Because I was a 100 lb girl-child being spoken to by “good, Catholic boys,” supposedly my brother’s friends. Maybe this is what “friends” do in high school? Anyway, why bother speaking up? Up until that point in my life, every report I had ever made to one of my beloved authority figures about bullying, or teasing was met with redirection, straight back to me. It was always my problem, something I had to figure out, a fact of life I had to deal with. But even in a best-case scenario, IF I had been believed and IF the teacher had chosen to engage and IF the boys had been called out to speak with the dean, or principal and given some consequence, I still would have embarrassed my brother, and become a social pariah, a girl who couldn’t take a joke, a tattletale, a prude. High school was way too long to sideline myself so early.


Sophomore year. 16 years old. Homeroom class, sitting next to a good friend. 

My friend keeps asking me if I have an “itchy snatch.” I’ve known this person for years and we’ve never talked like this, so it catches me off guard. Why would he talk to me about the biological state of my vagina? I ignore the question. He asks again. I change the subject. He goes along with my new topic.  The next day, the question comes back. And the next. Finally, I ask him what the hell he is talking about. Does he really want to know if I have a yeast infection, because yes, I’m a swimmer. It happens, but no, I currently do not have an “itchy snatch.” Oh, he looks offended by my answer. I just meant did you want to get laid, you know, like an itchy trigger finger. I still don’t know if he was offering to help me “take care of it” if my answer was yes. We were just friends, or at least I thought we were, but I learned that’s what it meant to be “just friends” with a lot of guys. You never knew when your body, desires, activities and undergarments were going to be up for conversational (and sometimes physical) grabs.


Senior year. 17 years old. Religion Class.

The priest who is teaching our class on family life and morality makes a big speech at the beginning of the semester about how the “ladies” in his class are supposed to sit. Required to wear skirts that reach our knees as part of our uniform, in his class we are also required to take special care with the placement of our knees and hemlines. It is offensive when we aren’t careful, so we must keep our knees pressed together, or legs crossed at all times. Also, keep your skirts pulled down to the tops of your knees. It’s not fair to your male classmates to have too much of your legs showing.  We are seniors. This is our fourth year at this school, where close to half our teachers have been male and this is the only teacher who has ever delivered this speech. He offers it confidently as a man, in front of his fellow men, to the women sitting before him, who are sure to fail him in his endeavor to keep the male minds from undue temptation. More than once that semester, he comes up behind me and whispers in my ear that too much of my leg is showing and I need to cover myself. I sit in the last row. In the back corner. He is the only one who could even see me.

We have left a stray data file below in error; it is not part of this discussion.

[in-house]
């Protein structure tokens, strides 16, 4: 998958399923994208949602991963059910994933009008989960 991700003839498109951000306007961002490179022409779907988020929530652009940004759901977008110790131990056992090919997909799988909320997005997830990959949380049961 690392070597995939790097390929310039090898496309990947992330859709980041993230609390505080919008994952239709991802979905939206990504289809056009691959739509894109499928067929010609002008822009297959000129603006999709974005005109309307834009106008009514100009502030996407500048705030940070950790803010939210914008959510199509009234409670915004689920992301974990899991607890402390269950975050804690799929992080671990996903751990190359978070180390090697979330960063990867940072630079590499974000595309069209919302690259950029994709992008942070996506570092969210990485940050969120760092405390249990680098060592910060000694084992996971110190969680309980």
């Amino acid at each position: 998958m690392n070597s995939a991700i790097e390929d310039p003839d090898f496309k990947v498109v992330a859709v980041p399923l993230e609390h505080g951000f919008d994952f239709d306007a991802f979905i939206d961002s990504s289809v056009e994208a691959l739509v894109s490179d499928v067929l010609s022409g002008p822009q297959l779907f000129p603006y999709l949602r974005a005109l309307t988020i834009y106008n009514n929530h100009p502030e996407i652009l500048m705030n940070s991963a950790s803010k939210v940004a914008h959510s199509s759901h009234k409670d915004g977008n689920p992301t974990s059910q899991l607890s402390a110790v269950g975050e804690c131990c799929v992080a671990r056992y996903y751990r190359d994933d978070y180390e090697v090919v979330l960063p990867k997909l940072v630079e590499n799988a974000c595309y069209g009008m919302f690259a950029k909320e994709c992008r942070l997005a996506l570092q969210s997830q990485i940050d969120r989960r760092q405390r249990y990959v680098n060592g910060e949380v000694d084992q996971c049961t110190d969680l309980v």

Summertime. 16- 17 years old. Huntington State Beach.

I am one of a handful of female lifeguards in a big-time boys club, mostly men between twenty and forty. Baywatch is popular on TV, so even though I am a trained first responder, my blond hair and red one peice is the most compelling thing about me. I am photographed on duty in my tower. I am approached by men, chatted up and asked for my phone number. Their favorite pick up line: “If I go pretend to drown, will you save me? Can you give mouth to mouth?”  I know how to deal with that kind of nonsense. Part of the job, I guess. I’m a little older now.